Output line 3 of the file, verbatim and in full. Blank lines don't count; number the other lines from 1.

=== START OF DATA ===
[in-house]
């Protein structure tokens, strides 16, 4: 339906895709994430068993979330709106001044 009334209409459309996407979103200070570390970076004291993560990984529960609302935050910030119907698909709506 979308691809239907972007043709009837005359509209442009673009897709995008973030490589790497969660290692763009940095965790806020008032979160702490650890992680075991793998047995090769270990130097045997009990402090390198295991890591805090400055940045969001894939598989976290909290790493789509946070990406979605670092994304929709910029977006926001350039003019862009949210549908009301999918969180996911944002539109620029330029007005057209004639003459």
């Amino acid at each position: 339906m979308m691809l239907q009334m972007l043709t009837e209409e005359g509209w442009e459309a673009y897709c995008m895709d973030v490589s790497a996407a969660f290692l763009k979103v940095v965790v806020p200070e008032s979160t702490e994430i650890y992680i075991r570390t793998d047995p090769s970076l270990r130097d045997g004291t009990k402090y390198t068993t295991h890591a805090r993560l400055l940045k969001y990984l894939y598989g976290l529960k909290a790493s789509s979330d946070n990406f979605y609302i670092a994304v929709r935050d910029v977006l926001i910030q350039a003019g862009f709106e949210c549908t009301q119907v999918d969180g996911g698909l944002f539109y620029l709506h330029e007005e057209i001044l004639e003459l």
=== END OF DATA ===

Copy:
């Amino acid at each position: 339906m979308m691809l239907q009334m972007l043709t009837e209409e005359g509209w442009e459309a673009y897709c995008m895709d973030v490589s790497a996407a969660f290692l763009k979103v940095v965790v806020p200070e008032s979160t702490e994430i650890y992680i075991r570390t793998d047995p090769s970076l270990r130097d045997g004291t009990k402090y390198t068993t295991h890591a805090r993560l400055l940045k969001y990984l894939y598989g976290l529960k909290a790493s789509s979330d946070n990406f979605y609302i670092a994304v929709r935050d910029v977006l926001i910030q350039a003019g862009f709106e949210c549908t009301q119907v999918d969180g996911g698909l944002f539109y620029l709506h330029e007005e057209i001044l004639e003459l």